Last week I took myself off to the RSA for the day for a conference examining the relationship between religion and the internet. Details for the morning and afternoon sessions are available as is a neat pdf of the tweets around the event. The event was presented by the Tony Blair Faith Foundation and Durham University.

The morning session featured speakers Heidi Campbell, Brenda Brasher, Scott Thumma and Lorne Dawson. I didn’t learn anything new, because I’ve read most of their stuff – but hearing the discussions and recent research was a good refresher on the arguments around community and engagement with online and offline religious groups. The afternoon began with a keynote speech from @Digitalnun, otherwise known as Sr Catherine Wybourne from the community at East Hendred – “two nuns and a dog” with a reach into 119 countries via their online presence.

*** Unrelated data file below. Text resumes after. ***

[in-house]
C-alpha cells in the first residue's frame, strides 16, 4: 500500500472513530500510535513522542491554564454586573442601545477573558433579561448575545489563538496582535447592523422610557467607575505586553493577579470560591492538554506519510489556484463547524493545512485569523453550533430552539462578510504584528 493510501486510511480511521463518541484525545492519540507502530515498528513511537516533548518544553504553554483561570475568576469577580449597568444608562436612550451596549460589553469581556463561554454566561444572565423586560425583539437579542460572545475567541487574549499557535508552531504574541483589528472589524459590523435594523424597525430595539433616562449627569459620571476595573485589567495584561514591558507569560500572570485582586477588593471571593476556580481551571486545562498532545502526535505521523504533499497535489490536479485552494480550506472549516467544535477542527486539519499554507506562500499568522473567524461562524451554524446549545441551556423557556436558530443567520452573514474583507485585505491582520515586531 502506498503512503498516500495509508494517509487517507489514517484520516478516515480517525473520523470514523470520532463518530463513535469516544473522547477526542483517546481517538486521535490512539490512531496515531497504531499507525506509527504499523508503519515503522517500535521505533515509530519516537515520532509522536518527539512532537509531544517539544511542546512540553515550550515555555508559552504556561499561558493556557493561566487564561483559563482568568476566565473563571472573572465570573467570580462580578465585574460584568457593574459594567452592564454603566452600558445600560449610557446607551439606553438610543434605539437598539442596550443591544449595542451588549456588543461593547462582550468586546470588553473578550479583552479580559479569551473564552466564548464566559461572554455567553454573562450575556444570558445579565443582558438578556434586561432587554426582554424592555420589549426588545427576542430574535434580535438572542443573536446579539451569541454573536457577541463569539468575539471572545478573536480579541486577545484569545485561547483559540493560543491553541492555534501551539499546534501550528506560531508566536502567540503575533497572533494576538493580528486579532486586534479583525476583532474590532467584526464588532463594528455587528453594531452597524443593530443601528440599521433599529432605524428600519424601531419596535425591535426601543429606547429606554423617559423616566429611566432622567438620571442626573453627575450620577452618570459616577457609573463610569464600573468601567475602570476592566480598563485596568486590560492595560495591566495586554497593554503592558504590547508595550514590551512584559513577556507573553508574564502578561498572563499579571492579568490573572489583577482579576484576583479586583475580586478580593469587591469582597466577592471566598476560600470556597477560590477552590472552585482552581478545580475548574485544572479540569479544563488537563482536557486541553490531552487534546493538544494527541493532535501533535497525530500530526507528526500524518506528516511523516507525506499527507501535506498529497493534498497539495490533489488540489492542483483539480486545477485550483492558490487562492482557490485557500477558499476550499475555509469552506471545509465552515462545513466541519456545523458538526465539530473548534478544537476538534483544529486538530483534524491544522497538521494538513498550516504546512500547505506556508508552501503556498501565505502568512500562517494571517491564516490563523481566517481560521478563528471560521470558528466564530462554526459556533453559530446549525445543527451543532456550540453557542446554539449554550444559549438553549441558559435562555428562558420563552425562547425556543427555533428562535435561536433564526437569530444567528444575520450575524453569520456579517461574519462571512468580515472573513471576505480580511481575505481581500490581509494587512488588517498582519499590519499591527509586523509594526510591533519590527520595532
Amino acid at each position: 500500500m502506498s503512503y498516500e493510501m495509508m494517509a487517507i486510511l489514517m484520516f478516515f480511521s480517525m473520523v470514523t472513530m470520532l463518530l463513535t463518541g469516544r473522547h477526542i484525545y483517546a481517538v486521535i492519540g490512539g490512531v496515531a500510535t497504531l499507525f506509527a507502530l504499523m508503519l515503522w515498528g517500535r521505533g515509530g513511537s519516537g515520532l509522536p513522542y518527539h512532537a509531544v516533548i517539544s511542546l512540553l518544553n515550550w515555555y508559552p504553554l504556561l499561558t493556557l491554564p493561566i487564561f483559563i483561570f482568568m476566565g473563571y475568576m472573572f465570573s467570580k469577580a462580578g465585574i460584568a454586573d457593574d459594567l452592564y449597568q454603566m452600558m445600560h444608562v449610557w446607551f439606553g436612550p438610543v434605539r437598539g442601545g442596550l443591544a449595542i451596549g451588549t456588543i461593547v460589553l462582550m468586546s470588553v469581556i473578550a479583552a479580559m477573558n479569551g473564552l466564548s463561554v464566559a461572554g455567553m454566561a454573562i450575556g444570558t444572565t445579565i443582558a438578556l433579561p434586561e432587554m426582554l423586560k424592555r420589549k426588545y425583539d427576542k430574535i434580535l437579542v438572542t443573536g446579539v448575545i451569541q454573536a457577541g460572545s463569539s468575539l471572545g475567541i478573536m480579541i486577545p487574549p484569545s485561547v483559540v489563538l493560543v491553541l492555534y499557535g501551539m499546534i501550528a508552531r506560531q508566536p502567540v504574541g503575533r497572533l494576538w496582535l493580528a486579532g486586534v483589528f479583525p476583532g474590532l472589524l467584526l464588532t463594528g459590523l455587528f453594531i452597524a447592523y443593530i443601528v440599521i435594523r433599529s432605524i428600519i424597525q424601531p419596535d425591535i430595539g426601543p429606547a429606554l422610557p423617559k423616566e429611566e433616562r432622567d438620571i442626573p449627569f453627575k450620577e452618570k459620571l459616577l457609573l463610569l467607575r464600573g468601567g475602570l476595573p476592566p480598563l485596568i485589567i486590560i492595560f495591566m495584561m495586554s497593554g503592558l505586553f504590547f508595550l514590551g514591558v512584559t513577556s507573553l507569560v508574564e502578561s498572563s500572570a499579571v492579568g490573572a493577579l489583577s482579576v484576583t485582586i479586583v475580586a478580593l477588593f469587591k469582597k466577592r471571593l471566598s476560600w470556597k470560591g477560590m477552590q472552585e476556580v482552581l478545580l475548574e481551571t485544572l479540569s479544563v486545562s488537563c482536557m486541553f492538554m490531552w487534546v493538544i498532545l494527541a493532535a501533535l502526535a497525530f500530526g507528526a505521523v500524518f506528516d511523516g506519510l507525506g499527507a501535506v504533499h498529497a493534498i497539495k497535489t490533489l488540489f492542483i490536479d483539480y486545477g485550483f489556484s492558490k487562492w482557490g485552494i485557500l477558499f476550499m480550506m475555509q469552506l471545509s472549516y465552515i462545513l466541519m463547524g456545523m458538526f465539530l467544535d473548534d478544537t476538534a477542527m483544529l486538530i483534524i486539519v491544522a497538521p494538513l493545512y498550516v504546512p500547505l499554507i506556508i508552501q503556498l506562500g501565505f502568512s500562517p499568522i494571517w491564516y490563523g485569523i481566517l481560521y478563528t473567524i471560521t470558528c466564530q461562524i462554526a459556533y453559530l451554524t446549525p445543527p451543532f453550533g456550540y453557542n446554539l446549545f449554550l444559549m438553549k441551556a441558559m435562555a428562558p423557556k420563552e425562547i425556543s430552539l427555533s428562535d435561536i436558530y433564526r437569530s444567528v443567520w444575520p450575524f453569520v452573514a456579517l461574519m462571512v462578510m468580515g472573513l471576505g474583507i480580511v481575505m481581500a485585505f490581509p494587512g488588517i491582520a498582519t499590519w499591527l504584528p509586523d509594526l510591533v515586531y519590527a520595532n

The last session dealt with extremism, but was contraversial. The other talks had mostly focused on Christianity, which was interesting but perhaps a narrow outlook given the mixed audience. Whilst I appreciated hearing from the speakers whose work I am using in my PhD I’d have liked to have learned how other major religions were approaching the issues around online communication. The final session encompassed Islam  – but only in terms of extremism. Comments from the audience suggested other people had noticed this imbalance too.

This didn’t detract from a worthwhile day, though; and the livestreaming and Twitter conversations opened the event up to a much wider audience than just those in the room.

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